Multiplicity of Offences is Not a Circumstance of Aggravation

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By Paul Gregoire and Ugur Nedim

Dylan Gray had quite a week back in mid-August 2015. On the 9th of that month, the 29-year-old attended the Precious Metal Exchange, where he signed a document indicating ownership of three gold pendants and a necklace. He then proceeded to sell the jewellery, despite not owning it at all.

On 12 August, four plain clothed police officers noticed Mr Gray get out of a white hatchback and make his way down the side of a residential premises in Carlingford. After smashing a rear window in an unsuccessful attempt to gain entry, he reappeared on the street, got into his car and drove off.

The officers activated the lights and sirens of their unmarked vehicles and pursued Gray, until the suspect pulled over. The officers got out of their cars and approached the vehicle Gray was in. The suspect then accelerated in the officers’ direction, narrowly missing them, as he made his escape.

On 15 August, Mr Gray was captured on CCTV footage entering a building on Sussex Street in central Chinatown, where he initially forced his way into a mortgage broker’s office with a flat-head screwdriver and left without taking anything.

Gray then broke into another office next door. He picked up a duffle bag and filled it with electronic goods worth $7,750. He was captured on the security cameras leaving the building with his booty.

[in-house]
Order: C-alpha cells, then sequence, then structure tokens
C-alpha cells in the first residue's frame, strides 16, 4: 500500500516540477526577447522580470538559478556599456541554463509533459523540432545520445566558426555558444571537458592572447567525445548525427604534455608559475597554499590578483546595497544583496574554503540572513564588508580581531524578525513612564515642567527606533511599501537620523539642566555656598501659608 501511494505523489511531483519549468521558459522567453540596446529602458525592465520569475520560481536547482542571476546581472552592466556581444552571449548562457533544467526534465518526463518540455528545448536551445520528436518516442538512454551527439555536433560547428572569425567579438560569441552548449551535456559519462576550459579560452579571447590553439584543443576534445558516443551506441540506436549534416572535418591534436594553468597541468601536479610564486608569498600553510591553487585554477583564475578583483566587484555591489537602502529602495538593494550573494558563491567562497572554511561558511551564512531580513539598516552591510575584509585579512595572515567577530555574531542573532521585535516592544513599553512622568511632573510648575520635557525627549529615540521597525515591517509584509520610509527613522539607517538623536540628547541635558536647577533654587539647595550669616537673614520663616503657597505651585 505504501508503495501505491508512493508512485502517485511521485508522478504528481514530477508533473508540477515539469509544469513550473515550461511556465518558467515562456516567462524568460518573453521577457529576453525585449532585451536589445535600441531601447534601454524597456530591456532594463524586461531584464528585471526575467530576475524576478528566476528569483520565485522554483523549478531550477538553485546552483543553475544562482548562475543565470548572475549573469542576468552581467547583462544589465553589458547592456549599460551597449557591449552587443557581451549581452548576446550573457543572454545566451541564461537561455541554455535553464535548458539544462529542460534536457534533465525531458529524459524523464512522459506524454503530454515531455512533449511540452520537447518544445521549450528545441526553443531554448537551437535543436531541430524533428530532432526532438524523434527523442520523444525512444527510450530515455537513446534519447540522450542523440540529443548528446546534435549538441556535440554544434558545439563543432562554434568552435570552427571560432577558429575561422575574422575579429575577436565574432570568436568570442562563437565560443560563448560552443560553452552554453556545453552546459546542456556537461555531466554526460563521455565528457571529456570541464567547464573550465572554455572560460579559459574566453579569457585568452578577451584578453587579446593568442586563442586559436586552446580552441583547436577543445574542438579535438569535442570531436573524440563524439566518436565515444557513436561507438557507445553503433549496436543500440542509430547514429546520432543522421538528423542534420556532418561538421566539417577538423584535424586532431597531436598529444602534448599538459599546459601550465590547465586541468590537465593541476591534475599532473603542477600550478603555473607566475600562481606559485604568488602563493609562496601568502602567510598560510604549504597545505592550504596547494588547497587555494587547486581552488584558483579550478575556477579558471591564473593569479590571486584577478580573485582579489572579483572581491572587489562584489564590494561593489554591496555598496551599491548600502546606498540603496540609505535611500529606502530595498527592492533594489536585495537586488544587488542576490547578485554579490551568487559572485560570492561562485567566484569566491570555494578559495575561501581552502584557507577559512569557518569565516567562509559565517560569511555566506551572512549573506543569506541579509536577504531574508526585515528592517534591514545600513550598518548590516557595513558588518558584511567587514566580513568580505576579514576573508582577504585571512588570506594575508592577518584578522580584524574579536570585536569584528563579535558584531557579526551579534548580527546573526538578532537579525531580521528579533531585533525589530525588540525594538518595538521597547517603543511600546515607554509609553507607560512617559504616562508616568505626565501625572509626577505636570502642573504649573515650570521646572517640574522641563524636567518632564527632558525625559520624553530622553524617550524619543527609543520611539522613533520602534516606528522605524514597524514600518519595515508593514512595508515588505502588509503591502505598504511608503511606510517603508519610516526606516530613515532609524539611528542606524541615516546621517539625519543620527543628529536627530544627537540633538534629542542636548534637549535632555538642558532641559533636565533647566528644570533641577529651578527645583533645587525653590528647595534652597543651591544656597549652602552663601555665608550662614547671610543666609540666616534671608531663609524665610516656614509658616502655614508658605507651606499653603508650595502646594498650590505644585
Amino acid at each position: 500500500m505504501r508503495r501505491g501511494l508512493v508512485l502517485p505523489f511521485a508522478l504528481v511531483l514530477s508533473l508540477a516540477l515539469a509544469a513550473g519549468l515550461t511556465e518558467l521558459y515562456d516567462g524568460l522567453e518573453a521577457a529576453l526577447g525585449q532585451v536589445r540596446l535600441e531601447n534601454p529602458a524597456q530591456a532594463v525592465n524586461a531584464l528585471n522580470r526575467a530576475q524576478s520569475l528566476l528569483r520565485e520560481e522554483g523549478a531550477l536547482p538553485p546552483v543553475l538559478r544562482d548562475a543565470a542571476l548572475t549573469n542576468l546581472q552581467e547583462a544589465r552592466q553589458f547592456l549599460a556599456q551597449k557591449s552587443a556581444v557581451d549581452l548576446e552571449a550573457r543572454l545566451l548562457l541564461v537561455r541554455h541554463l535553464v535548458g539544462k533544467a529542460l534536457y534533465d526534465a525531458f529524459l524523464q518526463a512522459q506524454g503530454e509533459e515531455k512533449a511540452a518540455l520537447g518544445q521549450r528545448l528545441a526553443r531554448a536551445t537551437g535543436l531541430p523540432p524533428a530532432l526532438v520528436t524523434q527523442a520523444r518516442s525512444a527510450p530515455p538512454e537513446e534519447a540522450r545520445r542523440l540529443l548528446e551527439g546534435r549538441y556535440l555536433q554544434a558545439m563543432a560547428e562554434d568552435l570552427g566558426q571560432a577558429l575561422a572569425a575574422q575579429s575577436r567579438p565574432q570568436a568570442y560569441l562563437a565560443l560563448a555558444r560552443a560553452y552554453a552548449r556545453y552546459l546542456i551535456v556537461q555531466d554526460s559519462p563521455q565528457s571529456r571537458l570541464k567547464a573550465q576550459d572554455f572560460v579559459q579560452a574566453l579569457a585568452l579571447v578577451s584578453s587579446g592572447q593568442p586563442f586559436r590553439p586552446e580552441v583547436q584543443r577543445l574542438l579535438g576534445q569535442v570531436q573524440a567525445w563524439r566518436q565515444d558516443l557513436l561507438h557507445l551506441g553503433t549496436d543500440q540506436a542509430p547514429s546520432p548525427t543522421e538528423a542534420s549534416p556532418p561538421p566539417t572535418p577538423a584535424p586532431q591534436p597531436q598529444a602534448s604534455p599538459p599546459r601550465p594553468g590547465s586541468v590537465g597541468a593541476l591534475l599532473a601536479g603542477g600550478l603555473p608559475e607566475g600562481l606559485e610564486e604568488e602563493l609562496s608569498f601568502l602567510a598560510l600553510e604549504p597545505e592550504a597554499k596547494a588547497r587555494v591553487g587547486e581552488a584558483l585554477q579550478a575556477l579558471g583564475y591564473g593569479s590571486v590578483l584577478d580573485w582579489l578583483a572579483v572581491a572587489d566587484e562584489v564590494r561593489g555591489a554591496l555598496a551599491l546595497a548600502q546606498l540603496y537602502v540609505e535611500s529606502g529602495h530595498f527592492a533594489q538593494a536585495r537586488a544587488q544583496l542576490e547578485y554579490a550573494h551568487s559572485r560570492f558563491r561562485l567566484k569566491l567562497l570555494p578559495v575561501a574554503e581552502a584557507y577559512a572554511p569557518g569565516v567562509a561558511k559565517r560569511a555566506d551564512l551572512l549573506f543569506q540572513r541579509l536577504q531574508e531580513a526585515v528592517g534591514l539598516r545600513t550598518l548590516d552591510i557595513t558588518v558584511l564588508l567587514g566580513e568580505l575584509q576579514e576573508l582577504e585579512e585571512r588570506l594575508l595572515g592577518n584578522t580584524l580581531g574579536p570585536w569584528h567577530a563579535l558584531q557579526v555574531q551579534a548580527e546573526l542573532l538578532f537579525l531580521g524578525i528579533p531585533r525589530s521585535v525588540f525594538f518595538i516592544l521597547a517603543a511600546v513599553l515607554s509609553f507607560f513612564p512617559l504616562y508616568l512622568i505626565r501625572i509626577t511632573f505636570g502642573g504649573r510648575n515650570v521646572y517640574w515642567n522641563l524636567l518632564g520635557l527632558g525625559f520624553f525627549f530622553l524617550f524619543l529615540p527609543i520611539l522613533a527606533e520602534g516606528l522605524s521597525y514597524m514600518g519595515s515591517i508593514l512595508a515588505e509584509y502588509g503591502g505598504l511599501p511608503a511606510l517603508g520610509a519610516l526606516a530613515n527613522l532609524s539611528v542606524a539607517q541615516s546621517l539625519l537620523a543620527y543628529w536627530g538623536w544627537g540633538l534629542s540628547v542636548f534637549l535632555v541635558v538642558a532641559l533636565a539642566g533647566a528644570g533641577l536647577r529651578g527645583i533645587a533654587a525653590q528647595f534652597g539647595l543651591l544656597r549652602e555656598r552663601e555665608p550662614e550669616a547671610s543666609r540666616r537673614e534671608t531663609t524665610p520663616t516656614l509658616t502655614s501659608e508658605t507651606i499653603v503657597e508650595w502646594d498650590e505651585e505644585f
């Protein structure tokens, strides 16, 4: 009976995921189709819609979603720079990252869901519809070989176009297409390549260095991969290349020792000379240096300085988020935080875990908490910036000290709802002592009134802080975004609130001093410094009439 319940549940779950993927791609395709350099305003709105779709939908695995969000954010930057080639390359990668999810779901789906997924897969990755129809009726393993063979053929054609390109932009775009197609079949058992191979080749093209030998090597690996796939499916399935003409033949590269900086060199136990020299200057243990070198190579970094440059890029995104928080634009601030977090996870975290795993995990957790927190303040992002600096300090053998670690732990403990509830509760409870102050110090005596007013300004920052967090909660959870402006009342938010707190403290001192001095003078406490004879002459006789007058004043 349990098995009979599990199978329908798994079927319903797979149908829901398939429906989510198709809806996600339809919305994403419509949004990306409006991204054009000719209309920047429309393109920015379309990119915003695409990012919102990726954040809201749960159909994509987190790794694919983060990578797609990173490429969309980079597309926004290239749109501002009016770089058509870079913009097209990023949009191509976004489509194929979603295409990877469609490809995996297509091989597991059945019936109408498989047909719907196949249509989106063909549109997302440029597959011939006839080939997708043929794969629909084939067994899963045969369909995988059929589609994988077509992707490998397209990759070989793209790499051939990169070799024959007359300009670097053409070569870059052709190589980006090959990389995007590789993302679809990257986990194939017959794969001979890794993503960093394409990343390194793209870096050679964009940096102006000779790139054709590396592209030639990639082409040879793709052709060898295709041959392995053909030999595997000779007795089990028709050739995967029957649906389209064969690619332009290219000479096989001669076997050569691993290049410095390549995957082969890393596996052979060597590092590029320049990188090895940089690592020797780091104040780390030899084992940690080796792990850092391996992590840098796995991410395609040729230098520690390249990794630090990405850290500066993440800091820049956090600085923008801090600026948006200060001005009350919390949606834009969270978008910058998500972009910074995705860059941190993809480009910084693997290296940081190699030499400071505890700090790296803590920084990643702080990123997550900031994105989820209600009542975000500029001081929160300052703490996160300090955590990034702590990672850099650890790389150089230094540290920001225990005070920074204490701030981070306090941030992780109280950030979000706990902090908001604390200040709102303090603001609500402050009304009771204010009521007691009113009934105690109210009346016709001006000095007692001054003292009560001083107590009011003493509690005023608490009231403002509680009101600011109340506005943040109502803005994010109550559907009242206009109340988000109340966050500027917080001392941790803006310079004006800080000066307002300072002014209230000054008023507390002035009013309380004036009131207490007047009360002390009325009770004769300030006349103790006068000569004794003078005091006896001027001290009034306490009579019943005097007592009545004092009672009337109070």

The aftermath

On 9 June 2016, the defendant pleaded guilty in Parramatta Local Court to three break and enter offences. These included two counts of break and enter with intent to steal, contrary to section 113(1) of the Crimes Act 1900, which carries a maximum penalty of 10 years’ imprisonment.

Mr Gray also pleaded guilty to one count of break, enter and steal, under section 112(1) of the Crimes Act. The maximum penalty for this offence is 14 years behind bars.

The matters were then committed to the Sydney West Trial Courts, also known as Parramatta District Court, for sentencing.

When sentencing for the failed break and enter with intent to steal in Carlingford, the court took into account two further offences relating to the sale of the jewellery. These were unlawfully obtaining goods and furnishing a false statement to a licensee.

The District Court also dealt with an additional offence of reckless driving contrary to section 117(1) of the Road Transport Act 2013. This was in relation to the incident where Gray drove his car in the direction of the police officers.

An individual found guilty of this offence is liable to 9 months imprisonment and/or a fine of $2,200, along with an automatic three year licence suspension.

At risk of reoffending

During sentencing, it was heard that Mr Gray had a lengthy criminal record, involving mainly property offences, which were committed to support his heroin dependency. At the time of his most recent offending spree, the defendant was on parole after having spent three years inside for these types of offences.

NSW District Court Judge John Hatzistergos accepted that Gray had good familial support, but found that the offender’s substance abuse and long history of offending made his prospects for rehabilitation “at best guarded.”

His Honour assessed the objective seriousness of the break and enter crimes as “just below the mid-range of offending” and the reckless driving offence as falling within the high range, even though it was conducted over a relatively short period of time.

Factors that lengthened the sentence

The judge considered the multicity of property crimes as an aggravating factor by Judge. The fact that Gray was on conditional liberty at the time was also seen as a factor of aggravation.